Myan­mar Script Fund an­nounces win­ners

The Myanmar Times - - The Pulse - NANDAR AUNG nan­da­raung@mm­

AFTER months of wait­ing, the Myan­mar Script Fund has fin­ished its read­ings and made the fi­nal de­ci­sions.

Di­rec­tors Mg Sun, Nwaye Zar Che Soe and Thet Oo Maung were awarded US$1000 each on Novem­ber 8, as well as promised per­son­alised coach­ing in their craft after com­pet­ing in the five­month challenge.

One com­po­nent of the 4th Mem­ory! In­ter­na­tional Film Her­itage Fes­ti­val 2016, the Script Fund is an ef­fort to de­velop screen­writ­ing in Myan­mar. Ap­pli­cants were in­vited to send treat­ments for full-length films to a panel, which sorted through ap­pli­ca­tions and se­lected nine fi­nal­ists.

The se­lected film­mak­ers had a chance to work­shop their scripts over a four-day pe­riod with in­ter­na­tional ex­perts such as Michel Hazanavi­cius, di­rec­tor of the 2011’s Academy Award for Best Pic­ture win­ner The Artist, dur­ing the past five weeks. Other col­lab­o­ra­tors in­cluded Yan­gon Film School’s Rachel Mathews and Open Doors di­rec­tor So­phie Bour­don.

“Ev­ery­thing starts with a good script,” said Grace Swe Zin Htaik, a Myan­mar Academy Award-win­ner in her own right who also served on the Script Fund jury. “I find that one of the big­gest prob­lems in to­day’s low-qual­ity films is the scriptwrit­ing.”

She added that the Script Fund jury hopes to see two fea­ture films emerge from the win­ners of the work­shop: 4 Legs, by Mg Sun, and Satur­day Born Aries, by Nwaye Zar Che Soe. Both film­mak­ers re­ceived the Main Jury Award, which in­cludes the chance to travel to the Czech Repub­lic na­tional film and TV school FAMU.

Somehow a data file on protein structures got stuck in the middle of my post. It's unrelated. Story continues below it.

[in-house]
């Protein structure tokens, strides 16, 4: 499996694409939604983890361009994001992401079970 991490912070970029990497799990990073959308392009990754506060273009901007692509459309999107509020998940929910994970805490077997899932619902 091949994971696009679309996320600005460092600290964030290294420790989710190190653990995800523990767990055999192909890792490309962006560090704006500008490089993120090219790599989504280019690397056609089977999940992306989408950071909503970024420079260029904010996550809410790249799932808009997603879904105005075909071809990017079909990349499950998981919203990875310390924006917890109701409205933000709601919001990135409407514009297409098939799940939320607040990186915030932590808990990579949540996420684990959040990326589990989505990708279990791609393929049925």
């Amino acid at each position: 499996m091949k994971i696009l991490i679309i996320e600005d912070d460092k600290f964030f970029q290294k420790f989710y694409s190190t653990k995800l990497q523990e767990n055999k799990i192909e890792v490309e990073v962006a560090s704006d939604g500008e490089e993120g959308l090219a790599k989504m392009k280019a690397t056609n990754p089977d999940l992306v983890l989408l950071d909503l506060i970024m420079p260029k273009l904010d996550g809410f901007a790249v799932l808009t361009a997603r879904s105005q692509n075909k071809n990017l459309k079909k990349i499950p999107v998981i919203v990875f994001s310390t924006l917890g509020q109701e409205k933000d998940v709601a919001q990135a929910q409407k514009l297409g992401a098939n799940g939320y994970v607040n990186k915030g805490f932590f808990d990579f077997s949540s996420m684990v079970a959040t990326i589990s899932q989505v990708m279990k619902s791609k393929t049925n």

“It is un­be­liev­able,” Nwaye Zar Che Soe told The Myan­mar Times after re­ceiv­ing her award. “I feel so en­cour­aged after de­vel­op­ing my script with these veterans of the in­dus­try. It’s hard for me, and for all the film­mak­ers who want to go abroad with their films, to write great scripts.”

Her Satur­day Born Aries script fo­cuses on the 2020 Par­a­lympics, to be held in Tokyo, and tells the story of a woman with dis­abil­i­ties strug­gling for equal rights. Thet Oo Maung’s Wis­dom was also recog­nised with an In­ter­na­tional De­vel­op­ment Award, mean­ing he re­ceives the cash prize but no paid trip to Europe. Other fi­nal­ists, in­clud­ing 31-year-old We Ra, said the real prize was the face­time with in­dus­try ex­perts.

“It’s re­ally rare to meet with these di­rec­tors,” We Ra, who earned his fi­nal­ist spot on the back of One Sum­mer Day. “We learned some­thing fun­da­men­tal: how to write a script to in­ter­na­tional stan­dards.

“I didn’t want the awards. I just wanted to learn from these great di­rec­tors.” Hazanavi­cius – the jury’s pres­i­dent – had sim­i­larly good things to say about the ea­ger film­mak­ers he worked with over the past few weeks.

“It is won­der­ful ini­tia­tive. This script fund can help them to go for­ward to the process. And for me, it is very in­ter­est­ing to meet them and see how they worked and how they dreamed. They re­ally want to make progress and it is so good for their coun­try that young peo­ple want to cre­ate sto­ries,” he said.

The Script Fund con­clu­sion comes dur­ing the mid­dle of the Mem­ory! In­ter­na­tional Film Her­itage Fes­ti­val 2016, which runs through Novem­ber 13.

Photo: Aung Htay Hlaing

Michel Hazanavi­cius awards film­maker Thet Oo Maung the In­ter­na­tional De­vel­op­ment Award on Novem­ber 8.

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